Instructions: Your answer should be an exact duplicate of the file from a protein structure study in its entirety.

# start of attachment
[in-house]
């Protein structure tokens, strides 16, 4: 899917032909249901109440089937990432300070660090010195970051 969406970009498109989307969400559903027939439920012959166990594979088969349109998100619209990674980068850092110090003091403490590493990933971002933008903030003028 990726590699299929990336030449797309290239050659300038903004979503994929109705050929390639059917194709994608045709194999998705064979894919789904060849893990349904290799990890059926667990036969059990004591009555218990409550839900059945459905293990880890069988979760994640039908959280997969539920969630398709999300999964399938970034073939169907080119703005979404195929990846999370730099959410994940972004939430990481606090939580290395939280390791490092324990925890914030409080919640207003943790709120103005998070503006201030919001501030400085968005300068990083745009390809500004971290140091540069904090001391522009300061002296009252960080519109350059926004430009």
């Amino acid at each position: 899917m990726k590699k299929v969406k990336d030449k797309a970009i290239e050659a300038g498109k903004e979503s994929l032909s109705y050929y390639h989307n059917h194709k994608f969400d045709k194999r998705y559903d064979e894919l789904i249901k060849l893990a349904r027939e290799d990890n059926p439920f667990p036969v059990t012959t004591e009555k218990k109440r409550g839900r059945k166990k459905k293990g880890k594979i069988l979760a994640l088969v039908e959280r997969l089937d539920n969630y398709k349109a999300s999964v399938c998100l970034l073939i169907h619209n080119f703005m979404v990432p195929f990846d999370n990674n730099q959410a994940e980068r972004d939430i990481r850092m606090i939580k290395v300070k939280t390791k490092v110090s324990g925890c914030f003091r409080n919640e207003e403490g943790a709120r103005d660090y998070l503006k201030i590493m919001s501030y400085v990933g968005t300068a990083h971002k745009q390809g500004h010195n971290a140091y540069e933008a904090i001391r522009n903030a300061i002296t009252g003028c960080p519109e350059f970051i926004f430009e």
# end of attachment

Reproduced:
[in-house]
């Protein structure tokens, strides 16, 4: 899917032909249901109440089937990432300070660090010195970051 969406970009498109989307969400559903027939439920012959166990594979088969349109998100619209990674980068850092110090003091403490590493990933971002933008903030003028 990726590699299929990336030449797309290239050659300038903004979503994929109705050929390639059917194709994608045709194999998705064979894919789904060849893990349904290799990890059926667990036969059990004591009555218990409550839900059945459905293990880890069988979760994640039908959280997969539920969630398709999300999964399938970034073939169907080119703005979404195929990846999370730099959410994940972004939430990481606090939580290395939280390791490092324990925890914030409080919640207003943790709120103005998070503006201030919001501030400085968005300068990083745009390809500004971290140091540069904090001391522009300061002296009252960080519109350059926004430009």
């Amino acid at each position: 899917m990726k590699k299929v969406k990336d030449k797309a970009i290239e050659a300038g498109k903004e979503s994929l032909s109705y050929y390639h989307n059917h194709k994608f969400d045709k194999r998705y559903d064979e894919l789904i249901k060849l893990a349904r027939e290799d990890n059926p439920f667990p036969v059990t012959t004591e009555k218990k109440r409550g839900r059945k166990k459905k293990g880890k594979i069988l979760a994640l088969v039908e959280r997969l089937d539920n969630y398709k349109a999300s999964v399938c998100l970034l073939i169907h619209n080119f703005m979404v990432p195929f990846d999370n990674n730099q959410a994940e980068r972004d939430i990481r850092m606090i939580k290395v300070k939280t390791k490092v110090s324990g925890c914030f003091r409080n919640e207003e403490g943790a709120r103005d660090y998070l503006k201030i590493m919001s501030y400085v990933g968005t300068a990083h971002k745009q390809g500004h010195n971290a140091y540069e933008a904090i001391r522009n903030a300061i002296t009252g003028c960080p519109e350059f970051i926004f430009e």